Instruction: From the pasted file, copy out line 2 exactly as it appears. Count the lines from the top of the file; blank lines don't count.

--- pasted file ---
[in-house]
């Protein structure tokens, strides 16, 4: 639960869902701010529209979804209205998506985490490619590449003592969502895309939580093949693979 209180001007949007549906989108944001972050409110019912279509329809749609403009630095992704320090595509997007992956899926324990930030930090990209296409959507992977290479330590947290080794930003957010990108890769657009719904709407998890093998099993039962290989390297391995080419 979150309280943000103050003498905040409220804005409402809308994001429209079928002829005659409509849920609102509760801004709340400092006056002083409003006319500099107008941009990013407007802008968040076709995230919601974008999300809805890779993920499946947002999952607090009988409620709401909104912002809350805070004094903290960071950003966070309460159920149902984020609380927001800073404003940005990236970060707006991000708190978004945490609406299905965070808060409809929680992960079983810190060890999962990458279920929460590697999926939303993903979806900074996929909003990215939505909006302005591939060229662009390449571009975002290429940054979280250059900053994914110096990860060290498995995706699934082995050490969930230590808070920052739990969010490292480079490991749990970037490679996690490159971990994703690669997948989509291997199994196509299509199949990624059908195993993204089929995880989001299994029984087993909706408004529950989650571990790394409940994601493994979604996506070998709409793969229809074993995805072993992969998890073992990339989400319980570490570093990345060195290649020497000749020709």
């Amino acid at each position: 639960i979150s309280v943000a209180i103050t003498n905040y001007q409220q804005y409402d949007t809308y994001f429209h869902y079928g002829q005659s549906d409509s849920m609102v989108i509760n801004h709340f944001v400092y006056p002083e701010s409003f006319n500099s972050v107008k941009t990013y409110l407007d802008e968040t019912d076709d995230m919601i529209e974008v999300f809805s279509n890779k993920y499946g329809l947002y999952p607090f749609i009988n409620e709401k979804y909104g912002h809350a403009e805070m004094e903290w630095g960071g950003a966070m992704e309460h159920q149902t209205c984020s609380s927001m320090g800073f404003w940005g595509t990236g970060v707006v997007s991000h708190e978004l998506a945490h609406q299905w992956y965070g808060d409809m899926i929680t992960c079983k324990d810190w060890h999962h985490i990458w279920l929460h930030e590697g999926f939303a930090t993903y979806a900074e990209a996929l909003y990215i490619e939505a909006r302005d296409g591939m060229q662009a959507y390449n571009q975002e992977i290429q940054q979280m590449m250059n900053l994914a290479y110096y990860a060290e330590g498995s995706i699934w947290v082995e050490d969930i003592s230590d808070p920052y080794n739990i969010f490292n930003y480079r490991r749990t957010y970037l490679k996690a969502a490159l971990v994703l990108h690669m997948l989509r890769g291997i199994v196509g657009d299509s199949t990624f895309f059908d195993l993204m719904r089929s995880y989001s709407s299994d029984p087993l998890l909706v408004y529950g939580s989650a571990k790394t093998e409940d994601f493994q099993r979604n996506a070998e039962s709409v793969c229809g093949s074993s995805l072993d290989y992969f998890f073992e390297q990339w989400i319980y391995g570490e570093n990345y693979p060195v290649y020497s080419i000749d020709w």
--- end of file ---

């Protein structure tokens, strides 16, 4: 639960869902701010529209979804209205998506985490490619590449003592969502895309939580093949693979 209180001007949007549906989108944001972050409110019912279509329809749609403009630095992704320090595509997007992956899926324990930030930090990209296409959507992977290479330590947290080794930003957010990108890769657009719904709407998890093998099993039962290989390297391995080419 979150309280943000103050003498905040409220804005409402809308994001429209079928002829005659409509849920609102509760801004709340400092006056002083409003006319500099107008941009990013407007802008968040076709995230919601974008999300809805890779993920499946947002999952607090009988409620709401909104912002809350805070004094903290960071950003966070309460159920149902984020609380927001800073404003940005990236970060707006991000708190978004945490609406299905965070808060409809929680992960079983810190060890999962990458279920929460590697999926939303993903979806900074996929909003990215939505909006302005591939060229662009390449571009975002290429940054979280250059900053994914110096990860060290498995995706699934082995050490969930230590808070920052739990969010490292480079490991749990970037490679996690490159971990994703690669997948989509291997199994196509299509199949990624059908195993993204089929995880989001299994029984087993909706408004529950989650571990790394409940994601493994979604996506070998709409793969229809074993995805072993992969998890073992990339989400319980570490570093990345060195290649020497000749020709």